Lady Auley's Suicide

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Gilbert and Gubar describe the stereotypical Victorian "angel" as being beautiful and innocent (Gilbert and Gubar). Lady Audley is seen to share these characteristics, yet she is still declared to be mad in the end. She is a bigamist who attempts murder and ultimately goes against the Victorian beliefs of women being passive and submissive. Moreover, it was believed that women more prone to insanity as compared to men. F. W. Mackenzie’s article, “On the Pathology and Treatment of Puerperal Insanity: Especially in Reference to its Relation to Anemia,” explores the theory that women during the Victorian time period became mad as a result of reproductive instability, which was thought to be inherited by daughters from their mothers (Mackenzie).…show more content…
Dr. Mosgrave pronounces Lady Audley mad simply as a result of Robert’s concern for their family name. He, however, sees her actions more as a “conspiracy” (Bronte), as the crimes were logically thought out, acting on desperation rather than insanity. Despite Lady Audley admitting that she is mad, it is easy to question whether this is only an attempt to excuse her of the crimes she has committed. Braddon criticizes the notion that insanity is the only explanation for women who do not accept the limitations placed on them by a repressive society. Instead of being detained for her crimes, Lady Audley is sent to a maison de santé in Belgium and left to die…show more content…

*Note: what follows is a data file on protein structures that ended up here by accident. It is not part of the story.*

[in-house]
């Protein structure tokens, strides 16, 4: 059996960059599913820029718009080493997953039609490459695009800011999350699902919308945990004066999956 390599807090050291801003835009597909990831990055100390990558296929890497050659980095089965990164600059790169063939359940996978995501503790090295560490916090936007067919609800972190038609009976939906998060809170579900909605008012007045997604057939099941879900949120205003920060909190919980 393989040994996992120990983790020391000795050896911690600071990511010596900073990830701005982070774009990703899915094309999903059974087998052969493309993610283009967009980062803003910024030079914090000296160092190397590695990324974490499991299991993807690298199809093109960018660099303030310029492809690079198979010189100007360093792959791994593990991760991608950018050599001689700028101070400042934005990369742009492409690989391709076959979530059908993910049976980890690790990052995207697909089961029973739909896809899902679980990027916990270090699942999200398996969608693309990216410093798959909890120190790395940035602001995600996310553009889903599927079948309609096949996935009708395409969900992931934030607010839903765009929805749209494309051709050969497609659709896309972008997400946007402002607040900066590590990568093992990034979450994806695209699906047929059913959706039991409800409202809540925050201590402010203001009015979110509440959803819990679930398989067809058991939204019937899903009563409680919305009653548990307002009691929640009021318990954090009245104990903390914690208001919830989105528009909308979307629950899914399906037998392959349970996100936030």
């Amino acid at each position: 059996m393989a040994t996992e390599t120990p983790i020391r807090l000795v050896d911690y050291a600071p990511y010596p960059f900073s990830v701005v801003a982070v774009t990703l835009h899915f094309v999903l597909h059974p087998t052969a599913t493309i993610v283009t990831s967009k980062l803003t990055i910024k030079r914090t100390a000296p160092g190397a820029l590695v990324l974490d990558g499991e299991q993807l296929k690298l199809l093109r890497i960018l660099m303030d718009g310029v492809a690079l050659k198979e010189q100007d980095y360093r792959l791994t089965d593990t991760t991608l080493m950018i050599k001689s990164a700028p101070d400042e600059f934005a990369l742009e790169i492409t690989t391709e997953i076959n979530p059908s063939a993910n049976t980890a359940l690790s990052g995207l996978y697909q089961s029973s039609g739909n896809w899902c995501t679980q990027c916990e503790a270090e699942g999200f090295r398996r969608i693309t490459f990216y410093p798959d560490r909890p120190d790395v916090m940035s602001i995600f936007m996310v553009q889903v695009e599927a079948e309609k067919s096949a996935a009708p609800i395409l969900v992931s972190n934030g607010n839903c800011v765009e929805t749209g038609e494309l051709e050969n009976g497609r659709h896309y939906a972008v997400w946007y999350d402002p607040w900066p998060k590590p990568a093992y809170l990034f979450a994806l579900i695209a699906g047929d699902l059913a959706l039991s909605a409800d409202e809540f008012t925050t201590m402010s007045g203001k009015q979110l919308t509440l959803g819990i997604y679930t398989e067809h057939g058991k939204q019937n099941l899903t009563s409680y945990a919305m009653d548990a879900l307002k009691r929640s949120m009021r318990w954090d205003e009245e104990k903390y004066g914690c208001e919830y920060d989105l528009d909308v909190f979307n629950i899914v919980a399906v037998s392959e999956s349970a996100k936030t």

The question of whether Bertha and Lady Audley are actually mad is somewhat alluded to in the novels. Braddon’s and Bronte’s novels pose the question of what causes one to be declared insane. Both Lady Audley and Bertha go against society’s expectation of the pure and pious woman. It is because they go against these ideals that they are placed into captivity and deemed as being mad. They cannot be contained within the boundaries of proper femininity for they are wild, lustful, and impious, so are therefore are considered a threat and thus need to be constrained by the repressive patriarchal society
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